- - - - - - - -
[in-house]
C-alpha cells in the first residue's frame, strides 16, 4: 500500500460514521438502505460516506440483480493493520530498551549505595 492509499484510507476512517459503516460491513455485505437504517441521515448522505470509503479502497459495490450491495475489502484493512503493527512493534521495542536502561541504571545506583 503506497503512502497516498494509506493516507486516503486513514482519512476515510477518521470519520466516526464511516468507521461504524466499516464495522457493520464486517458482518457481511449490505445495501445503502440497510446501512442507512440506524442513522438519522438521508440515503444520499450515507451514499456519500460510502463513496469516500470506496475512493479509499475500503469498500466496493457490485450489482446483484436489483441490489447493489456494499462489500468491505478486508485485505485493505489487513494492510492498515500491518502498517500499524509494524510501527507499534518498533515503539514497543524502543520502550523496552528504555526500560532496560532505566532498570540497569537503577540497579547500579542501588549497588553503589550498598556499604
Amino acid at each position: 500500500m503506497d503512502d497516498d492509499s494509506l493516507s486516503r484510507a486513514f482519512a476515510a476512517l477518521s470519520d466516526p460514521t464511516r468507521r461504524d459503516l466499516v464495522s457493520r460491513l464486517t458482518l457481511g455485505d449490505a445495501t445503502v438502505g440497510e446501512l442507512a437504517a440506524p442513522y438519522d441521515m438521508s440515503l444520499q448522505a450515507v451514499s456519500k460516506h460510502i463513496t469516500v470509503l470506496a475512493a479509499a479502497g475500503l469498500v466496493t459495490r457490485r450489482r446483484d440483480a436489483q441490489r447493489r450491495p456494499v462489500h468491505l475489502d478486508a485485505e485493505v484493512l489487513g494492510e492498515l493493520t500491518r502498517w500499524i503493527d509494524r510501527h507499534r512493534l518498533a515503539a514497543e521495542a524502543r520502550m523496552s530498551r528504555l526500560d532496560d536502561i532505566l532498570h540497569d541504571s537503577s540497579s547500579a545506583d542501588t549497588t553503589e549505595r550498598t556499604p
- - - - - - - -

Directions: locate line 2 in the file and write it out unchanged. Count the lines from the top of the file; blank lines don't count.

C-alpha cells in the first residue's frame, strides 16, 4: 500500500460514521438502505460516506440483480493493520530498551549505595 492509499484510507476512517459503516460491513455485505437504517441521515448522505470509503479502497459495490450491495475489502484493512503493527512493534521495542536502561541504571545506583 503506497503512502497516498494509506493516507486516503486513514482519512476515510477518521470519520466516526464511516468507521461504524466499516464495522457493520464486517458482518457481511449490505445495501445503502440497510446501512442507512440506524442513522438519522438521508440515503444520499450515507451514499456519500460510502463513496469516500470506496475512493479509499475500503469498500466496493457490485450489482446483484436489483441490489447493489456494499462489500468491505478486508485485505485493505489487513494492510492498515500491518502498517500499524509494524510501527507499534518498533515503539514497543524502543520502550523496552528504555526500560532496560532505566532498570540497569537503577540497579547500579542501588549497588553503589550498598556499604